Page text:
Our staff here at Teen Therapy OC has seen a huge increase in depression in teens since March. We believe the shut-down has been hard on them. While they might not have loved school, most of them miss the social aspects and having a clear purpose each day. Teenagers languish without direction. We adults also speak with so much uncertainty and negativity about everything happening right now that it leaves many of our teens extremely fearful for their future. They don’t have as much perspective as we do because they haven’t been through as many ups and downs in life. They’re too young to remember the Great Recession of 2008 so this feels like the first real crisis they’ve ever faced. It’s disheartening to them.

Please reach out and ask for help if you suspect your teenager is facing depression. We can help you sort out whether it’s clinical depression and in need of professional treatment.

Helping teens grow and families improve connection,
Lauren Goodman, MS, MFT

Do I call a psychiatrist?

A psychiatrist prescribes medication to help with your psychological struggles.  There are some certified to work with teens and children.

A psychiatrist prescribes medication to help with your psychological struggles. There are some certified to work with teens and children.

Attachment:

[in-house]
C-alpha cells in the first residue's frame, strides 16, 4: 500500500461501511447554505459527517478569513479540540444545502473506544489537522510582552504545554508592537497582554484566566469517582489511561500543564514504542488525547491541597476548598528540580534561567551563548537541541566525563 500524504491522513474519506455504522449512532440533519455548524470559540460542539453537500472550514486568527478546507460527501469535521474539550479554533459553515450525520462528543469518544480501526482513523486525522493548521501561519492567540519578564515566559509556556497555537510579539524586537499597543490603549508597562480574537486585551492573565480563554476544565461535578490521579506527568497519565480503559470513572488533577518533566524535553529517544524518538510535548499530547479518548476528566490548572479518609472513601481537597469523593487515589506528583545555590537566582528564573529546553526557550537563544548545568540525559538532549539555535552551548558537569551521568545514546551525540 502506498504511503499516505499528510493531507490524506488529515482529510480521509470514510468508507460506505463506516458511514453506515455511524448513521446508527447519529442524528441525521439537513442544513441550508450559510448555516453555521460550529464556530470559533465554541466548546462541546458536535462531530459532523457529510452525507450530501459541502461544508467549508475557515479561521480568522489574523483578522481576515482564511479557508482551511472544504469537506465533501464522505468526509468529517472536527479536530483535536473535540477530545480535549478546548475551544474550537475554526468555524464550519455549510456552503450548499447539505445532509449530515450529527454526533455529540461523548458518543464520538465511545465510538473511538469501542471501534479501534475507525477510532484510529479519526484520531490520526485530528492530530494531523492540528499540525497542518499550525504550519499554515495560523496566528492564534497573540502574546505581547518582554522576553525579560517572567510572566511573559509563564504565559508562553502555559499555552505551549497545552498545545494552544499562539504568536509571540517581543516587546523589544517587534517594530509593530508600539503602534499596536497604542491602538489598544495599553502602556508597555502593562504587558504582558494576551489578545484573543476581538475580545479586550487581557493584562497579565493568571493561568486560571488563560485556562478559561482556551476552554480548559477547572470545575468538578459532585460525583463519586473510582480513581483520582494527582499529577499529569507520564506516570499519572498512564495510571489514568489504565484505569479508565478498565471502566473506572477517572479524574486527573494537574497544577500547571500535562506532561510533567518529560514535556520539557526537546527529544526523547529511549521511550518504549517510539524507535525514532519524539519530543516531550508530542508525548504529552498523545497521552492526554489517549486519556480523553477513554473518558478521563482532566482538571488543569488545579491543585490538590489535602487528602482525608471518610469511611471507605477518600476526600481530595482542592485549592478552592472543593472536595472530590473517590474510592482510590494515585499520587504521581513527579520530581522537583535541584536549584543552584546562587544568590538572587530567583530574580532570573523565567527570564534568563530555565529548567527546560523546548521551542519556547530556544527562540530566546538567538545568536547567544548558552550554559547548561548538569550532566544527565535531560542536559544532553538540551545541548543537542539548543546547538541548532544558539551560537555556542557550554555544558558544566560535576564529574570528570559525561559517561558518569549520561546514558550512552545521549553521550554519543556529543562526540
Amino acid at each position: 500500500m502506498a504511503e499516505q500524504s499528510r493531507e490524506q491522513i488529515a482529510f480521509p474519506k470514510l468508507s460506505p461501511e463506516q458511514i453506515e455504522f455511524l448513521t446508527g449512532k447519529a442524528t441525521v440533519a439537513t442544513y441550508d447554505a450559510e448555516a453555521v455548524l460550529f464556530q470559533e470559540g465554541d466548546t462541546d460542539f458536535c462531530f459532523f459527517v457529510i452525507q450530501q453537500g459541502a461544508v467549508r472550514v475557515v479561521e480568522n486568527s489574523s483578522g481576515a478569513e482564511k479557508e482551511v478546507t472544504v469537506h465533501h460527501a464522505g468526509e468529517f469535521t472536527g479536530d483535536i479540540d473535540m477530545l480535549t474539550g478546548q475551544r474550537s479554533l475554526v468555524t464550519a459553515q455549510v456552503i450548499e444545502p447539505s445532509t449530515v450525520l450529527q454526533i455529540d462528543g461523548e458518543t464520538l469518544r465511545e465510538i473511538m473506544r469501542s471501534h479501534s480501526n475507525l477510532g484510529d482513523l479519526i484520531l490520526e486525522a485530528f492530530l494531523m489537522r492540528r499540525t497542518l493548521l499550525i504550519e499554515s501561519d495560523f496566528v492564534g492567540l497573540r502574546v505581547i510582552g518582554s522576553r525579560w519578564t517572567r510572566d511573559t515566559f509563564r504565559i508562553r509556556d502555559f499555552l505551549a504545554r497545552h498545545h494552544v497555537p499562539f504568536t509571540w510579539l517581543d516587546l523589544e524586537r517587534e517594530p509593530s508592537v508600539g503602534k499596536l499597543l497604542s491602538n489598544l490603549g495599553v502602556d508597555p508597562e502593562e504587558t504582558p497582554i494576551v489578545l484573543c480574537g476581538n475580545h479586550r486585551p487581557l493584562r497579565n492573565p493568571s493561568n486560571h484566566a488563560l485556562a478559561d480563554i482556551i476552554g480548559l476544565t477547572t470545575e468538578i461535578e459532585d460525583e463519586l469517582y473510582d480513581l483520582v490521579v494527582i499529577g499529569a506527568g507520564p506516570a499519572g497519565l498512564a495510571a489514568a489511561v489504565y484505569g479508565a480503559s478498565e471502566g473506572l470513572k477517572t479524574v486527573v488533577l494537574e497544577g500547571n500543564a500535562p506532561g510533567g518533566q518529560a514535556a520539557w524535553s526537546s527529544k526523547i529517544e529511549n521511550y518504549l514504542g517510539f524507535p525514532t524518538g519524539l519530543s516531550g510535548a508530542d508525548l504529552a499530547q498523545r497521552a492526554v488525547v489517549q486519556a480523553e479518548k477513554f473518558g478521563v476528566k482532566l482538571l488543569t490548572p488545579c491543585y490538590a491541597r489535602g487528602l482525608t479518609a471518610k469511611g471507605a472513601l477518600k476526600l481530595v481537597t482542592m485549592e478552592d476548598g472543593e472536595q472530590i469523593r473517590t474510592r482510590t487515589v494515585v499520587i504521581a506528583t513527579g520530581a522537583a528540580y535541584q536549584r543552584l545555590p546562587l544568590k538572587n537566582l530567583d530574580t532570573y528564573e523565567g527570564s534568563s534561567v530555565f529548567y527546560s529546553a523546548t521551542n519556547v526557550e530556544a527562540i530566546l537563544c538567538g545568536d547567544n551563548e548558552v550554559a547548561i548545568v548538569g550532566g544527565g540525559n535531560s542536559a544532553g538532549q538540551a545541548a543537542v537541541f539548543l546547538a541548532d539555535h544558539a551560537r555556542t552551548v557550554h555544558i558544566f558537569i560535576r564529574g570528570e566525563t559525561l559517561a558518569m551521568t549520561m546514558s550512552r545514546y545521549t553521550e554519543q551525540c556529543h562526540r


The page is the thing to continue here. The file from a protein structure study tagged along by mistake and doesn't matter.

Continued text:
First of all, a lot of people do not know the difference between a psychologist, psychiatrist, counselor and therapist.  Let me start by clarifying what those terms mean.  Counselor is the most general term.  It can refer to a therapist, psychologist or psychiatrist.  Counselor is also the term used for a person with an associate degree or certification in addiction counseling.  A therapist refers to either a psychologist or a master’s level person with a license.  A therapist is someone who will spend an hour with you on a regular basis talking about ways to work through your struggles, and can also do psychological testing.  A psychologist has a doctorate (either a Ph.D. or a Psy.D.), can do psychological testing, and can do therapy.  A psychiatrist is a medical doctor, who completed medical school and a residency.  The psychiatrist can do therapy, but typically chooses to refer out for therapy.  The psychiatrist evaluates patients to determine whether medicine can help a psychological condition, and if so, prescribes that medication.